Today I tackled the mess of weeds around the oil tank. It shouldn't have been weedy, since I dug over the whole area back in February when I planted a couple of roses, at which point the ground was superficially as clean as a whistle. It only looked clean, of course. In reality there were plenty of weed seeds waiting to seize their chance, and I knew I wouldn't have got all the nettle roots out. But I was running out of Strulch and so the bare ground by the tank hidden away behind a couple of shrubs missed out on mulching.
I found the roses intact under the weeds and looking quite cheerful about life. One is a cutting of 'Albertine' growing on its own roots, a gift from a friend, and the other is 'Blushing Lucy' bought from Trevor White. I gave each a circle of spent mushroom compost to encourage them, and promised them some Strulch as soon as I bought another pallet.
Apart from rescuing the roses I wanted to open up that corner so that I could plant a clematis from the little collection of pots sitting by the front door. This was Clematis x triternata 'Rubromarginata', an unwieldy name for a graceful and informal plant. It is a late blooming clematis, bearing small flowers consisting of four narrow petals flushed mauve at the tips and fading to white at the centre, and said to smell strongly of almonds. I am hoping it will run up the hawthorn tree opposite the chicken run and cascade down, With any luck its season will overlap with that of 'Blushing Lucy', who flowers late but often continues well into the autumn according to Trevor White.
I also had a Trachelospermum jasmonoides to go in. I've tried this twining climber before and not found the right spot for it. My first plant resented the confinement of a pot in the back of the conservatory and suffered repeated attacks of woolly aphid and scale insect. In fact, I blame it for introducing woolly aphid into the conservatory in the first place. I tried planting it out below the veranda, but the large root ball never transplanted well and the plant quietly dwindled until one winter finished it off. Drought did for its smaller and somewhat cheaper replacement. I was all finished with Trachelospermum until I saw a small and correspondingly cheap one on the counter at my local garden centre with only a price sticker and not even a label or any care instructions, and bought it on impulse.
Nowadays I almost never make impulse plant purchases, or rather I almost never buy anything unless I have a very clear idea of where I am going to put it. The garden is pretty full and there just isn't the space for random plant purchases made on the sole basis that I liked them. It has taken me many years to reach this stage of my gardening career. I was really not sure where I was going to put the Trachelospermum. Under the veranda has turned out to be too dry and by now is probably too dark as the shrubs have shot up, the soil in the sloping bed is heavy and dire, the top part of the garden definitely too light and sandy, and past experience shows they aren't happy long term in pots and are pest magnets under glass. On the other hand, I still hankered after one. The leaves are evergreen, the white flowers in early summer smell wonderful, and it is altogether a most desirable plant. And the specimen on the counter was only six pounds something instead of fifteen, and while small was making plenty of new growth. Surely I could find a home for it somewhere?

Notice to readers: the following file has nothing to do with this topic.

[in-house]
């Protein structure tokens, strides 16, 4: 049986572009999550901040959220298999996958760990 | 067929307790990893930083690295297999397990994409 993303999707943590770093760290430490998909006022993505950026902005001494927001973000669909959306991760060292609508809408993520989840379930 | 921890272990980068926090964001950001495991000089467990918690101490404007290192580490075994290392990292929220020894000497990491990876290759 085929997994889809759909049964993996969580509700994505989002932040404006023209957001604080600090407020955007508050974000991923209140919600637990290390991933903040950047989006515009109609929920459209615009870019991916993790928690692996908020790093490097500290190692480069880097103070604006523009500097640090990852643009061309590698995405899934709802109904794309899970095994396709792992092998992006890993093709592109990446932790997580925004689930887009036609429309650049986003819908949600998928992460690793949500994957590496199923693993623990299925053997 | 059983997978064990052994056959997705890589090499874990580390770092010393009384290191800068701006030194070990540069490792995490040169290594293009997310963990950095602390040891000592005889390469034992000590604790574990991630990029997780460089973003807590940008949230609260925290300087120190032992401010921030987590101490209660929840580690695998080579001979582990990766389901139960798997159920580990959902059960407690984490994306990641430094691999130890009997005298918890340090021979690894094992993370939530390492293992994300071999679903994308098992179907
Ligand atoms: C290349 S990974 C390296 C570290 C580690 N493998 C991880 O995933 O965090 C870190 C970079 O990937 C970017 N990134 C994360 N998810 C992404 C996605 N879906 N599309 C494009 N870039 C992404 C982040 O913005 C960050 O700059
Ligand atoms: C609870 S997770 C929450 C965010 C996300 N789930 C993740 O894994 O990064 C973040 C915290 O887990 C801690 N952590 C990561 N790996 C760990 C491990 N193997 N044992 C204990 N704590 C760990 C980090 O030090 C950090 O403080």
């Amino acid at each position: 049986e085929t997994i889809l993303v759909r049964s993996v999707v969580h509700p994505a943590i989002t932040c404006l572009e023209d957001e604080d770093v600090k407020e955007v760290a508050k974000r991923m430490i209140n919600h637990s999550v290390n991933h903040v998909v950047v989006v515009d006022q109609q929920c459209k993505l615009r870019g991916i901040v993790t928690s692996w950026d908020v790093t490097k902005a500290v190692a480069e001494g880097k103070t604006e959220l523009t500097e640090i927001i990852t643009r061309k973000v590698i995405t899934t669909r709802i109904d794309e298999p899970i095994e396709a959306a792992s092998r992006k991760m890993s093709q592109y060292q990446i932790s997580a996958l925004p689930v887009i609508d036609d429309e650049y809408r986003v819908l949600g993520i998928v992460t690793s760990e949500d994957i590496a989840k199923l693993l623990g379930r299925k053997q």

The pot sat by the front door for several weeks while I considered and rejected various positions, before my eye fell upon the bed in front of the oil tank. A cut leaved elder is getting rather bare at the base, having not responded so well to renewal pruning the last couple of times that I tried, and an evergreen climber would clothe its nether regions and help hide the oil tank. And the white flowers would come usefully after everything else in the bed was over (or before it had begun, depending on your point of view). And it was right by the drive so we would get the full benefit of the scent, which was one reason why I originally hoped to grow it up the veranda. The soil in that bed is light and not very good, but hellebores cope, and I thought I could even water the Trachelospermum from time to time if needs be when I had the hose out to do the pots. My main concern is that it might be too dark there. We'll see.